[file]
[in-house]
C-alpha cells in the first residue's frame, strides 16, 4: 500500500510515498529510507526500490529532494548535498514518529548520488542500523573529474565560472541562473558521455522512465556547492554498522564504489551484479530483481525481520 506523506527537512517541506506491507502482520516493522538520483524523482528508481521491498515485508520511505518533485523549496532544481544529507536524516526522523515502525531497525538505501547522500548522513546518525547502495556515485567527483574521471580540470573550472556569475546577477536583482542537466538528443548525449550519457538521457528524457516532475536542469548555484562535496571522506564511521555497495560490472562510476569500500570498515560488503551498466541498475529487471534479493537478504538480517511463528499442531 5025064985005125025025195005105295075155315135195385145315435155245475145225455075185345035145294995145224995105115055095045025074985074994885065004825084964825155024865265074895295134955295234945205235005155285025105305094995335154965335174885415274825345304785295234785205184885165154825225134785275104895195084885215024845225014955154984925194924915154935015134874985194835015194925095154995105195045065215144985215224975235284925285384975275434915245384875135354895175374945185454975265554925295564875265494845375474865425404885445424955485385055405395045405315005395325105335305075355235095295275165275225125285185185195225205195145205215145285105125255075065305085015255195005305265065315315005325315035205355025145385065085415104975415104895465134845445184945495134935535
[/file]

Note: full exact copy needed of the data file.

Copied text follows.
[in-house]
C-alpha cells in the first residue's frame, strides 16, 4: 500500500510515498529510507526500490529532494548535498514518529548520488542500523573529474565560472541562473558521455522512465556547492554498522564504489551484479530483481525481520 506523506527537512517541506506491507502482520516493522538520483524523482528508481521491498515485508520511505518533485523549496532544481544529507536524516526522523515502525531497525538505501547522500548522513546518525547502495556515485567527483574521471580540470573550472556569475546577477536583482542537466538528443548525449550519457538521457528524457516532475536542469548555484562535496571522506564511521555497495560490472562510476569500500570498515560488503551498466541498475529487471534479493537478504538480517511463528499442531 5025064985005125025025195005105295075155315135195385145315435155245475145225455075185345035145294995145224995105115055095045025074985074994885065004825084964825155024865265074895295134955295234945205235005155285025105305094995335154965335174885415274825345304785295234785205184885165154825225134785275104895195084885215024845225014955154984925194924915154935015134874985194835015194925095154995105195045065215144985215224975235284925285384975275434915245384875135354895175374945185454975265554925295564875265494845375474865425404885445424955485385055405395045405315005395325105335305075355235095295275165275225125285185185195225205195145205215145285105125255075065305085015255195005305265065315315005325315035205355025145385065085415104975415104895465134845445184945495134935535